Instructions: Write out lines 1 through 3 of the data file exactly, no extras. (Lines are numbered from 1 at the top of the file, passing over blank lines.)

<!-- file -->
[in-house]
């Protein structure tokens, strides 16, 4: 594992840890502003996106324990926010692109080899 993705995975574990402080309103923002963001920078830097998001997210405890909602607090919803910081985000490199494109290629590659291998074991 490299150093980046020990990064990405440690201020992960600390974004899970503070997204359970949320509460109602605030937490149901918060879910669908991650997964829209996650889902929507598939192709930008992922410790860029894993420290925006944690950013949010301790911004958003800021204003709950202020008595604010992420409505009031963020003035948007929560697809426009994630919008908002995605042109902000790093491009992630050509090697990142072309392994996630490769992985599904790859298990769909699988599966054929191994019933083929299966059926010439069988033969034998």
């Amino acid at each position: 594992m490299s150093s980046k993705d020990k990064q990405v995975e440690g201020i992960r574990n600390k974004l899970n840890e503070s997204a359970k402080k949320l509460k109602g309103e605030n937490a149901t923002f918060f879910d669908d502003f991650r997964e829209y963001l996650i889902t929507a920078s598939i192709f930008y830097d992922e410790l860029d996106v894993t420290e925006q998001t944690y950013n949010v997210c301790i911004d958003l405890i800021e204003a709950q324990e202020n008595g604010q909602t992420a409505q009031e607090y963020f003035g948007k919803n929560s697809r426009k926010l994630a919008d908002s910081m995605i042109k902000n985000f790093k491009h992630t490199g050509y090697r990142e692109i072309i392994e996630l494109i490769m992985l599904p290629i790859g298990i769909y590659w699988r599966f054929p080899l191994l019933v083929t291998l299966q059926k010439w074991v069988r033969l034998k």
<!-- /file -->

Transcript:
[in-house]
């Protein structure tokens, strides 16, 4: 594992840890502003996106324990926010692109080899 993705995975574990402080309103923002963001920078830097998001997210405890909602607090919803910081985000490199494109290629590659291998074991 490299150093980046020990990064990405440690201020992960600390974004899970503070997204359970949320509460109602605030937490149901918060879910669908991650997964829209996650889902929507598939192709930008992922410790860029894993420290925006944690950013949010301790911004958003800021204003709950202020008595604010992420409505009031963020003035948007929560697809426009994630919008908002995605042109902000790093491009992630050509090697990142072309392994996630490769992985599904790859298990769909699988599966054929191994019933083929299966059926010439069988033969034998």
């Amino acid at each position: 594992m490299s150093s980046k993705d020990k990064q990405v995975e440690g201020i992960r574990n600390k974004l899970n840890e503070s997204a359970k402080k949320l509460k109602g309103e605030n937490a149901t923002f918060f879910d669908d502003f991650r997964e829209y963001l996650i889902t929507a920078s598939i192709f930008y830097d992922e410790l860029d996106v894993t420290e925006q998001t944690y950013n949010v997210c301790i911004d958003l405890i800021e204003a709950q324990e202020n008595g604010q909602t992420a409505q009031e607090y963020f003035g948007k919803n929560s697809r426009k926010l994630a919008d908002s910081m995605i042109k902000n985000f790093k491009h992630t490199g050509y090697r990142e692109i072309i392994e996630l494109i490769m992985l599904p290629i790859g298990i769909y590659w699988r599966f054929p080899l191994l019933v083929t291998l299966q059926k010439w074991v069988r033969l034998k």